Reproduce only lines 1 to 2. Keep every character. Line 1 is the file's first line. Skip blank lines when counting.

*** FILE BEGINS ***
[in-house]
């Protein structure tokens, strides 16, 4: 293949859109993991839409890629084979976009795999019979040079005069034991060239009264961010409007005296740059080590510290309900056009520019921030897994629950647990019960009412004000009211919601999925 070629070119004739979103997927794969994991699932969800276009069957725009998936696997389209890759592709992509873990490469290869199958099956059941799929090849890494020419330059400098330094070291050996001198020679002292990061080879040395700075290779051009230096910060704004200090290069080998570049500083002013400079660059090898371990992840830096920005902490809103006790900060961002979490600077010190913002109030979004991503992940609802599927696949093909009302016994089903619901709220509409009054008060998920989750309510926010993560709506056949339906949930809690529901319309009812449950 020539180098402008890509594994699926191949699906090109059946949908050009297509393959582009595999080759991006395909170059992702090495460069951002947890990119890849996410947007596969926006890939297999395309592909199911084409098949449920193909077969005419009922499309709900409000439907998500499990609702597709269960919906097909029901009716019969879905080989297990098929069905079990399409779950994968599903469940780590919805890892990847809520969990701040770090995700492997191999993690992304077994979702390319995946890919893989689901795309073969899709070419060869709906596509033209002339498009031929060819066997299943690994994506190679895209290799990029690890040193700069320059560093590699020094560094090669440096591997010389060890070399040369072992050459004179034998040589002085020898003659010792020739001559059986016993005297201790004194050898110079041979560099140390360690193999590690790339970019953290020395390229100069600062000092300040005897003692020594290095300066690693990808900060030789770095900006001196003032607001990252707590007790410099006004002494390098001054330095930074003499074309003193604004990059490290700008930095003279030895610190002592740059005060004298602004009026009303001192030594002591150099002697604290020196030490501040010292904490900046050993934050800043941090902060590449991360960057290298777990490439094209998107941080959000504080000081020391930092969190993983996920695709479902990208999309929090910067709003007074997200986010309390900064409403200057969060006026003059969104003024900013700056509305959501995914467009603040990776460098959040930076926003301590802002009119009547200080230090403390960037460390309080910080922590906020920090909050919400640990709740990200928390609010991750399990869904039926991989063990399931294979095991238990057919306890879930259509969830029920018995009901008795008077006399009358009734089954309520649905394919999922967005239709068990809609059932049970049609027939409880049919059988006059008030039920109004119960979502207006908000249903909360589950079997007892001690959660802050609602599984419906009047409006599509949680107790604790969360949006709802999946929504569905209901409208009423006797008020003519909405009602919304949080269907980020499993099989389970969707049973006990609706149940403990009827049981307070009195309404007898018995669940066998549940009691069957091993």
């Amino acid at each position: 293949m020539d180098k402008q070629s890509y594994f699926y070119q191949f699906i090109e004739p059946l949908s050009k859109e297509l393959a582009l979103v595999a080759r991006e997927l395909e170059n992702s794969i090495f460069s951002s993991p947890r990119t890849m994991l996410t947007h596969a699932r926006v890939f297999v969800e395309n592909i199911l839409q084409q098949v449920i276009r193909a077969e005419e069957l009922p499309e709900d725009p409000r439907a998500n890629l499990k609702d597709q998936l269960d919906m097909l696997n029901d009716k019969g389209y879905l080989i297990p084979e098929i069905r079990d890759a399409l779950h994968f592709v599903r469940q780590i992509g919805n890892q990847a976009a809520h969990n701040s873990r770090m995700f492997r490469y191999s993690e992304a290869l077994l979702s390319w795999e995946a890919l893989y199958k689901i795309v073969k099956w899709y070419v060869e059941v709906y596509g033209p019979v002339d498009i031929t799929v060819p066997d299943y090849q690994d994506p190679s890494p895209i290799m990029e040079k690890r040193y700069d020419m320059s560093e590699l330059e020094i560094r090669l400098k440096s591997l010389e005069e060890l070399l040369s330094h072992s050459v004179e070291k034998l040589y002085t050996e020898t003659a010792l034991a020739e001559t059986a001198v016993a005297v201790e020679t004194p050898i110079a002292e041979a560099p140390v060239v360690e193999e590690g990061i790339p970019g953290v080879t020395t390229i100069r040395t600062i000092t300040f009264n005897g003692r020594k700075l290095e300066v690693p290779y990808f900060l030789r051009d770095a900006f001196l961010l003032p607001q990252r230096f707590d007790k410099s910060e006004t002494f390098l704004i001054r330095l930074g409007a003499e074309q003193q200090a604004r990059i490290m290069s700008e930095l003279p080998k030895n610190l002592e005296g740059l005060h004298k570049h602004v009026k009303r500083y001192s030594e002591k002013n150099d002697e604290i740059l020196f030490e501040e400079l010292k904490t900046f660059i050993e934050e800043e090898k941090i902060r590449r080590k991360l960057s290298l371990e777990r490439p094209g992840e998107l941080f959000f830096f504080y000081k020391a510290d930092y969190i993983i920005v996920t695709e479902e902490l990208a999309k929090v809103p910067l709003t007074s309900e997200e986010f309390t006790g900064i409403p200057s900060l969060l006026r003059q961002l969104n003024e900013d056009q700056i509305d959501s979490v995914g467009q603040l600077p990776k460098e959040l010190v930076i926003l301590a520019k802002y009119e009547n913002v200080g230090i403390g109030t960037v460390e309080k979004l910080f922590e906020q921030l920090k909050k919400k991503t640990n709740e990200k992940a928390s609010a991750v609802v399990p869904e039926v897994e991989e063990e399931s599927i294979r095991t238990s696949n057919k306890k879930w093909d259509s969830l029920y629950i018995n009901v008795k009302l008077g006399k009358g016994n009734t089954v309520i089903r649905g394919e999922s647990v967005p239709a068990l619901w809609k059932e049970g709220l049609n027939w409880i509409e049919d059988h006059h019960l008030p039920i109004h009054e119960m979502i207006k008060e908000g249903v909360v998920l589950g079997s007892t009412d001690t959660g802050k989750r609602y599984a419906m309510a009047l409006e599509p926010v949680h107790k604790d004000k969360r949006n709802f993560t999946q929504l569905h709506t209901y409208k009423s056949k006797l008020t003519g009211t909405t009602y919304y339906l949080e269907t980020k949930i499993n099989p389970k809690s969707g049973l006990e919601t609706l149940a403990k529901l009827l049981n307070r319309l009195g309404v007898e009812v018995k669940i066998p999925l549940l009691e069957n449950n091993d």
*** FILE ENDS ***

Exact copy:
[in-house]
């Protein structure tokens, strides 16, 4: 293949859109993991839409890629084979976009795999019979040079005069034991060239009264961010409007005296740059080590510290309900056009520019921030897994629950647990019960009412004000009211919601999925 070629070119004739979103997927794969994991699932969800276009069957725009998936696997389209890759592709992509873990490469290869199958099956059941799929090849890494020419330059400098330094070291050996001198020679002292990061080879040395700075290779051009230096910060704004200090290069080998570049500083002013400079660059090898371990992840830096920005902490809103006790900060961002979490600077010190913002109030979004991503992940609802599927696949093909009302016994089903619901709220509409009054008060998920989750309510926010993560709506056949339906949930809690529901319309009812449950 020539180098402008890509594994699926191949699906090109059946949908050009297509393959582009595999080759991006395909170059992702090495460069951002947890990119890849996410947007596969926006890939297999395309592909199911084409098949449920193909077969005419009922499309709900409000439907998500499990609702597709269960919906097909029901009716019969879905080989297990098929069905079990399409779950994968599903469940780590919805890892990847809520969990701040770090995700492997191999993690992304077994979702390319995946890919893989689901795309073969899709070419060869709906596509033209002339498009031929060819066997299943690994994506190679895209290799990029690890040193700069320059560093590699020094560094090669440096591997010389060890070399040369072992050459004179034998040589002085020898003659010792020739001559059986016993005297201790004194050898110079041979560099140390360690193999590690790339970019953290020395390229100069600062000092300040005897003692020594290095300066690693990808900060030789770095900006001196003032607001990252707590007790410099006004002494390098001054330095930074003499074309003193604004990059490290700008930095003279030895610190002592740059005060004298602004009026009303001192030594002591150099002697604290020196030490501040010292904490900046050993934050800043941090902060590449991360960057290298777990490439094209998107941080959000504080000081020391930092969190993983996920695709479902990208999309929090910067709003007074997200986010309390900064409403200057969060006026003059969104003024900013700056509305959501995914467009603040990776460098959040930076926003301590802002009119009547200080230090403390960037460390309080910080922590906020920090909050919400640990709740990200928390609010991750399990869904039926991989063990399931294979095991238990057919306890879930259509969830029920018995009901008795008077006399009358009734089954309520649905394919999922967005239709068990809609059932049970049609027939409880049919059988006059008030039920109004119960979502207006908000249903909360589950079997007892001690959660802050609602599984419906009047409006599509949680107790604790969360949006709802999946929504569905209901409208009423006797008020003519909405009602919304949080269907980020499993099989389970969707049973006990609706149940403990009827049981307070009195309404007898018995669940066998549940009691069957091993």